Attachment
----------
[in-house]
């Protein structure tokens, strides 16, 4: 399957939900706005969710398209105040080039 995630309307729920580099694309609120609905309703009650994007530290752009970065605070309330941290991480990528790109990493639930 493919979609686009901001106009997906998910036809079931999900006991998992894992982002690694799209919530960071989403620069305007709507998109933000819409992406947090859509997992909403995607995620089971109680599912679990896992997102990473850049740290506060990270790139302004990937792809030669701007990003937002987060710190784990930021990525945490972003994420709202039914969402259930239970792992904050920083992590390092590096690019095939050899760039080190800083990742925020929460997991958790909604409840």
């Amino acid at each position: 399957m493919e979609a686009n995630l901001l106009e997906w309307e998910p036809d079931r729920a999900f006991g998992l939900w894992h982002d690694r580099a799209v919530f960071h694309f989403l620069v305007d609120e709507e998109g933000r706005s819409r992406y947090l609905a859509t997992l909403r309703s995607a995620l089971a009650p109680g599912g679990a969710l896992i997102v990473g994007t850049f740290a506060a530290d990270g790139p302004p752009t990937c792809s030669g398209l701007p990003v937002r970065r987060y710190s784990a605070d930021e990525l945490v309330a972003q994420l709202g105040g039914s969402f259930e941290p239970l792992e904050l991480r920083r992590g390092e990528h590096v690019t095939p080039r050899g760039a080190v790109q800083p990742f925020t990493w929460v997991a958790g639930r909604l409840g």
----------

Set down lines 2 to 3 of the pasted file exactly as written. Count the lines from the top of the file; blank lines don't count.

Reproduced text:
């Protein structure tokens, strides 16, 4: 399957939900706005969710398209105040080039 995630309307729920580099694309609120609905309703009650994007530290752009970065605070309330941290991480990528790109990493639930 493919979609686009901001106009997906998910036809079931999900006991998992894992982002690694799209919530960071989403620069305007709507998109933000819409992406947090859509997992909403995607995620089971109680599912679990896992997102990473850049740290506060990270790139302004990937792809030669701007990003937002987060710190784990930021990525945490972003994420709202039914969402259930239970792992904050920083992590390092590096690019095939050899760039080190800083990742925020929460997991958790909604409840």
């Amino acid at each position: 399957m493919e979609a686009n995630l901001l106009e997906w309307e998910p036809d079931r729920a999900f006991g998992l939900w894992h982002d690694r580099a799209v919530f960071h694309f989403l620069v305007d609120e709507e998109g933000r706005s819409r992406y947090l609905a859509t997992l909403r309703s995607a995620l089971a009650p109680g599912g679990a969710l896992i997102v990473g994007t850049f740290a506060a530290d990270g790139p302004p752009t990937c792809s030669g398209l701007p990003v937002r970065r987060y710190s784990a605070d930021e990525l945490v309330a972003q994420l709202g105040g039914s969402f259930e941290p239970l792992e904050l991480r920083r992590g390092e990528h590096v690019t095939p080039r050899g760039a080190v790109q800083p990742f925020t990493w929460v997991a958790g639930r909604l409840g």